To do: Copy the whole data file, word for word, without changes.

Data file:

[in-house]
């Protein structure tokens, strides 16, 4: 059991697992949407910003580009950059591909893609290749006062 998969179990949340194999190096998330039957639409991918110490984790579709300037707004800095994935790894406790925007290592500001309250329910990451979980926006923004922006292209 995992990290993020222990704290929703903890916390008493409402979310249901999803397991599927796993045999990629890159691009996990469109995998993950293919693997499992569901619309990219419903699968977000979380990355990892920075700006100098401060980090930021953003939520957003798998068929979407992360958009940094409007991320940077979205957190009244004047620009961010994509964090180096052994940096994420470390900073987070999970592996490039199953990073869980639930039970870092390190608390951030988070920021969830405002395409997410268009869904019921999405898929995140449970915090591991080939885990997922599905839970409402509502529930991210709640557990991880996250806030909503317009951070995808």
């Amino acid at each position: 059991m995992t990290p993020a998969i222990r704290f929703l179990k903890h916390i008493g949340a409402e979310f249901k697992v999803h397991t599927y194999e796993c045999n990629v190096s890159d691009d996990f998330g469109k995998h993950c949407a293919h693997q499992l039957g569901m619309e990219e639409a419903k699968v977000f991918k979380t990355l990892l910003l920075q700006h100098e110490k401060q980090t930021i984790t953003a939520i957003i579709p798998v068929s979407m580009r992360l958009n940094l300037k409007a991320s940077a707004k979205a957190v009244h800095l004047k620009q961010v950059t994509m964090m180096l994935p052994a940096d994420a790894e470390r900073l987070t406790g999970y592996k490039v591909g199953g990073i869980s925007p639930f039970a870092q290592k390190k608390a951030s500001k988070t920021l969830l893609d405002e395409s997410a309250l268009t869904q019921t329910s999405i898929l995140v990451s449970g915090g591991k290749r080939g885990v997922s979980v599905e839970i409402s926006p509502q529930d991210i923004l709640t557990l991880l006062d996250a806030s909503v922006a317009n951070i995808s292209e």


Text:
[in-house]
């Protein structure tokens, strides 16, 4: 059991697992949407910003580009950059591909893609290749006062 998969179990949340194999190096998330039957639409991918110490984790579709300037707004800095994935790894406790925007290592500001309250329910990451979980926006923004922006292209 995992990290993020222990704290929703903890916390008493409402979310249901999803397991599927796993045999990629890159691009996990469109995998993950293919693997499992569901619309990219419903699968977000979380990355990892920075700006100098401060980090930021953003939520957003798998068929979407992360958009940094409007991320940077979205957190009244004047620009961010994509964090180096052994940096994420470390900073987070999970592996490039199953990073869980639930039970870092390190608390951030988070920021969830405002395409997410268009869904019921999405898929995140449970915090591991080939885990997922599905839970409402509502529930991210709640557990991880996250806030909503317009951070995808």
């Amino acid at each position: 059991m995992t990290p993020a998969i222990r704290f929703l179990k903890h916390i008493g949340a409402e979310f249901k697992v999803h397991t599927y194999e796993c045999n990629v190096s890159d691009d996990f998330g469109k995998h993950c949407a293919h693997q499992l039957g569901m619309e990219e639409a419903k699968v977000f991918k979380t990355l990892l910003l920075q700006h100098e110490k401060q980090t930021i984790t953003a939520i957003i579709p798998v068929s979407m580009r992360l958009n940094l300037k409007a991320s940077a707004k979205a957190v009244h800095l004047k620009q961010v950059t994509m964090m180096l994935p052994a940096d994420a790894e470390r900073l987070t406790g999970y592996k490039v591909g199953g990073i869980s925007p639930f039970a870092q290592k390190k608390a951030s500001k988070t920021l969830l893609d405002e395409s997410a309250l268009t869904q019921t329910s999405i898929l995140v990451s449970g915090g591991k290749r080939g885990v997922s979980v599905e839970i409402s926006p509502q529930d991210i923004l709640t557990l991880l006062d996250a806030s909503v922006a317009n951070i995808s292209e």